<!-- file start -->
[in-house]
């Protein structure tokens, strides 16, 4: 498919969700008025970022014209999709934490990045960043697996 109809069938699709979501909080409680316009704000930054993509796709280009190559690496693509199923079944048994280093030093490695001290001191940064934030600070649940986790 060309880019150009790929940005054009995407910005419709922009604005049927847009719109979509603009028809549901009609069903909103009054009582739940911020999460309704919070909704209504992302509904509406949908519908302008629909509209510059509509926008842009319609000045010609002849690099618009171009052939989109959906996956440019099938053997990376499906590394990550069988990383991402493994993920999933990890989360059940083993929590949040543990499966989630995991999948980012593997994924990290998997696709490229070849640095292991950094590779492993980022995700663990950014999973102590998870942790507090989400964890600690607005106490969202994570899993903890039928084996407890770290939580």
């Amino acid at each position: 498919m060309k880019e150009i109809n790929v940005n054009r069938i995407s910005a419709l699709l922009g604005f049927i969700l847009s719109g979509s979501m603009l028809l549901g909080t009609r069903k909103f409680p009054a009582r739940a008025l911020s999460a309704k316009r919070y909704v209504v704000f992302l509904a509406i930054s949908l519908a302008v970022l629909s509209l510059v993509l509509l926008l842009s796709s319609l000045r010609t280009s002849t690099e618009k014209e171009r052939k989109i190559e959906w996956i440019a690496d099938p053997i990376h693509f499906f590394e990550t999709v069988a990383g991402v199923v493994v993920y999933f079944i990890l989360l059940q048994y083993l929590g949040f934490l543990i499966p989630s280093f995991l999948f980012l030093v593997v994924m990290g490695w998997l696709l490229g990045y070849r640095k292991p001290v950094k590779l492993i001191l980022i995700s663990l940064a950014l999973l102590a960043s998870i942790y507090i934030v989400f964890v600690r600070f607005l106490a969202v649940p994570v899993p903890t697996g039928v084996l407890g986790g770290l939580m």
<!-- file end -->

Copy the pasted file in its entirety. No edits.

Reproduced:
[in-house]
């Protein structure tokens, strides 16, 4: 498919969700008025970022014209999709934490990045960043697996 109809069938699709979501909080409680316009704000930054993509796709280009190559690496693509199923079944048994280093030093490695001290001191940064934030600070649940986790 060309880019150009790929940005054009995407910005419709922009604005049927847009719109979509603009028809549901009609069903909103009054009582739940911020999460309704919070909704209504992302509904509406949908519908302008629909509209510059509509926008842009319609000045010609002849690099618009171009052939989109959906996956440019099938053997990376499906590394990550069988990383991402493994993920999933990890989360059940083993929590949040543990499966989630995991999948980012593997994924990290998997696709490229070849640095292991950094590779492993980022995700663990950014999973102590998870942790507090989400964890600690607005106490969202994570899993903890039928084996407890770290939580």
């Amino acid at each position: 498919m060309k880019e150009i109809n790929v940005n054009r069938i995407s910005a419709l699709l922009g604005f049927i969700l847009s719109g979509s979501m603009l028809l549901g909080t009609r069903k909103f409680p009054a009582r739940a008025l911020s999460a309704k316009r919070y909704v209504v704000f992302l509904a509406i930054s949908l519908a302008v970022l629909s509209l510059v993509l509509l926008l842009s796709s319609l000045r010609t280009s002849t690099e618009k014209e171009r052939k989109i190559e959906w996956i440019a690496d099938p053997i990376h693509f499906f590394e990550t999709v069988a990383g991402v199923v493994v993920y999933f079944i990890l989360l059940q048994y083993l929590g949040f934490l543990i499966p989630s280093f995991l999948f980012l030093v593997v994924m990290g490695w998997l696709l490229g990045y070849r640095k292991p001290v950094k590779l492993i001191l980022i995700s663990l940064a950014l999973l102590a960043s998870i942790y507090i934030v989400f964890v600690r600070f607005l106490a969202v649940p994570v899993p903890t697996g039928v084996l407890g986790g770290l939580m």